Should you financially help adult children? - opinion

The reason that many financial planners encourage parents to cut off financial support to children is become of the impact it will have on their own retirement.

Calculating taxes (photo credit: INGIMAGE)
Calculating taxes
(photo credit: INGIMAGE)
Everybody knows how to raise children, except the people who have them. – P. J. O’Rourke
I recently had a Zoom meeting with a couple that received an inheritance. Aside for the usual questions that came up like their goals for the money and how much income they need to supplement their pensions, they asked how to balance financially helping out their adult children with teaching them financial responsibility and independence. We spent a long time discussing the issue. Obviously there are no empirical answers and each case needs to be dealt with on an individual basis. I mentioned that I recalled reading many years ago in a book about Warren Buffet that when one of his children got married and the new couple had no money, they asked Buffet for some money to buy a used couch, and he refused and gave them a loan instead. To me that is very extreme and a little nuts as well.
As I mentioned last week, it’s birthday season in my family. I’ll take this time to wish my wife a happy birthday, as well as my father, who is turning a young 91 on Shabbat. They should both have a year filled with happiness and most important in our current time period, health. Speaking of my father, we grew up in a home that put a premium on becoming independent. I remember working at odd jobs and paper routes since I was 11 years old. If we wanted to buy something, we needed to buy it with our money. Certain things like education or other essentials were covered but if I wanted to buy a set of golf clubs, I was going to foot the bill. I won’t forget the time I was given money by my mother to go and buy milk, with the specific instruction to bring back all the change. Well, I brought back the change minus 25 cents for a pack of baseball cards. Believe me when I say I still feel the pain in my rear end to this day!
Certainly by the time we became adults, we were expected to be financially independent. On the other side of the spectrum are parents who will keep on paying for their married children’s every expense. Whether it’s food, cellphone bills, or buying an apartment in full – no mortgage – for the child, they just can’t say no.
Much to my disappointment, the reason that many financial planners encourage parents to cut off financial support to children is become of the impact it will have on their own retirement. It’s like if that wasn’t an issue, then it would be okay to support them forever. It also flies in the face of our tradition. In discussing a father’s obligation to his son, the Talmud in tractate Kiddushin 29a says specifically that the father needs to teach him a profession. Nowadays, it seems as if the work ethic and the need to pay your own way are no longer values.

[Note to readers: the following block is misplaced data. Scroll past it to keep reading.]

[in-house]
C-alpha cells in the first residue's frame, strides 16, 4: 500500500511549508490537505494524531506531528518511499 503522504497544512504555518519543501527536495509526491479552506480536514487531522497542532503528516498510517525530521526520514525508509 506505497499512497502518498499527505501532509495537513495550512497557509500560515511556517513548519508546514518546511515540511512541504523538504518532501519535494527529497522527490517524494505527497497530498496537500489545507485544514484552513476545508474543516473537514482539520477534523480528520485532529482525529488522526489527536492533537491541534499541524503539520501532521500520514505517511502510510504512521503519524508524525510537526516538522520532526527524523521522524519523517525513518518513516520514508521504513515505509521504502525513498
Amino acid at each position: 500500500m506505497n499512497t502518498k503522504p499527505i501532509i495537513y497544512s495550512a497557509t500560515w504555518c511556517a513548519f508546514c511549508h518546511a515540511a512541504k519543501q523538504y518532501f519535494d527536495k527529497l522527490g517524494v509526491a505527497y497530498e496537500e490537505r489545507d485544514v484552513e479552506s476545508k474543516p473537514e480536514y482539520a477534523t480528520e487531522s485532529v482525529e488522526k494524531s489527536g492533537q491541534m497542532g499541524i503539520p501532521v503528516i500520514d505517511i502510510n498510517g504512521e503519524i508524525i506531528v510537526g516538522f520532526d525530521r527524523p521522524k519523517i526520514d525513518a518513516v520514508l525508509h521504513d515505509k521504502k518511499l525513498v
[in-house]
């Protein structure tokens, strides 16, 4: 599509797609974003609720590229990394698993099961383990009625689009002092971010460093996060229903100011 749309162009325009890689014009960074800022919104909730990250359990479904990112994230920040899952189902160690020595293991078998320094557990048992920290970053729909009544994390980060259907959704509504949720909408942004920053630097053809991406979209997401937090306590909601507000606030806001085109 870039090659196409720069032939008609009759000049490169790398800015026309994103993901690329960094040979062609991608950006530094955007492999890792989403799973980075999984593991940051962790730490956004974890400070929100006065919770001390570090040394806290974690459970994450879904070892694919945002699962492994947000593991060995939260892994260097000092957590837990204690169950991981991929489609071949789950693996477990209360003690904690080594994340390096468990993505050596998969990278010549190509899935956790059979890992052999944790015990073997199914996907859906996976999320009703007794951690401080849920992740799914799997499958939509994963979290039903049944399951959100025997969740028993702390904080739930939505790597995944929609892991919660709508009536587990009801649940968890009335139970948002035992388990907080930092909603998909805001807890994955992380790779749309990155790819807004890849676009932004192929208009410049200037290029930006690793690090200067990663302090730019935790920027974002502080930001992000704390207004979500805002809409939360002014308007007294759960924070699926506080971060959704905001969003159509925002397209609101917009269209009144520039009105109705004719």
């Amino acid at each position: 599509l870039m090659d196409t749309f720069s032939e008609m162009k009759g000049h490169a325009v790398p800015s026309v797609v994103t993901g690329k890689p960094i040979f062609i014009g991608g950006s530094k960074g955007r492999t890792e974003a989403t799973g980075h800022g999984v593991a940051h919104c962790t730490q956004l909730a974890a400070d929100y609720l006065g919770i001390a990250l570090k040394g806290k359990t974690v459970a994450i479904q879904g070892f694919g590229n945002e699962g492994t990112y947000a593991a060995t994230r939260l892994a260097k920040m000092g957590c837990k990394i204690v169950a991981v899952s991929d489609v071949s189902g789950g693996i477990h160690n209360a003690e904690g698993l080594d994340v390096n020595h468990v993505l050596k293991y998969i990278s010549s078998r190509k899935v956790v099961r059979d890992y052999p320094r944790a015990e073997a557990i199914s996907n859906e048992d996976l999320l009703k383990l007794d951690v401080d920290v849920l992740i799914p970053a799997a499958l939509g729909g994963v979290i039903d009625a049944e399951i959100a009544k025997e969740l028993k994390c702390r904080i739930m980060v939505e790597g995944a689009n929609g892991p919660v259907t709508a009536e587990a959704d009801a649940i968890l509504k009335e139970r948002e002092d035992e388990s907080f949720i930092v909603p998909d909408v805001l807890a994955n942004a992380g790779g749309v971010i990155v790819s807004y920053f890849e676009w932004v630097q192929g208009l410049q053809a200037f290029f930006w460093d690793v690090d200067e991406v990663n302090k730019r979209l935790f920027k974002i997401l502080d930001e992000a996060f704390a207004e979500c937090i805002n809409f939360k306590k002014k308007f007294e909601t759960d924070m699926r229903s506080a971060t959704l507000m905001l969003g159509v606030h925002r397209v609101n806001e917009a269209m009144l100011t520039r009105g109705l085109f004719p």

As I mentioned, I don’t think there is one correct method, but I do think there have to be limits. Too often I see parents continue to bail out their children who have made bad financial decisions. I really think that in such a case, while it may be very painful emotionally, you need to let your adult children make the mistakes and learn not to make the same mistake again.
FOR THOSE supporting young recently married couples who may still be in school, certainly help is warranted, but I think there needs to be a limit. I receive many panicked calls from couples where the husband has been learning in kollel for a few years and they are getting cut off from any parental support. I don’t think surprising a couple that they will be cut off from support in two months is smart, but from the get-go if it’s disclosed that parents will pay the rent for two years, for example, and then they are on their own, is a very reasonable approach.
I’m not blind to the fact that it’s not easy to make it financially in Israel, especially with large families, and in many cases, grandparents want to help pay for braces, or their grandchildren’s tefillin for their bar mitzvah. If they have the means to pay for such things, then go for it. That’s all about creating a close-knit family structure, which is obviously important.
As Dave Ramsey writes, “A good phrase to remember is “good fences make good neighbors.” We all need some fences around us to keep from wandering too far, giving us boundaries. We need to know our limits. It’s also good for our kids. And the same holds true for your money.”
I’d very much like to hear from you, as to your idea of what an appropriate level of help is and what would be considered too much support. Feel free to email me.
The information contained in this article reflects the opinion of the author and not necessarily the opinion of Portfolio Resources Group, Inc. or its affiliates.
Aaron Katsman is the author of Retirement GPS: How to Navigate Your Way to A Secure Financial Future with Global Investing. www.gpsinvestor.com; [email protected]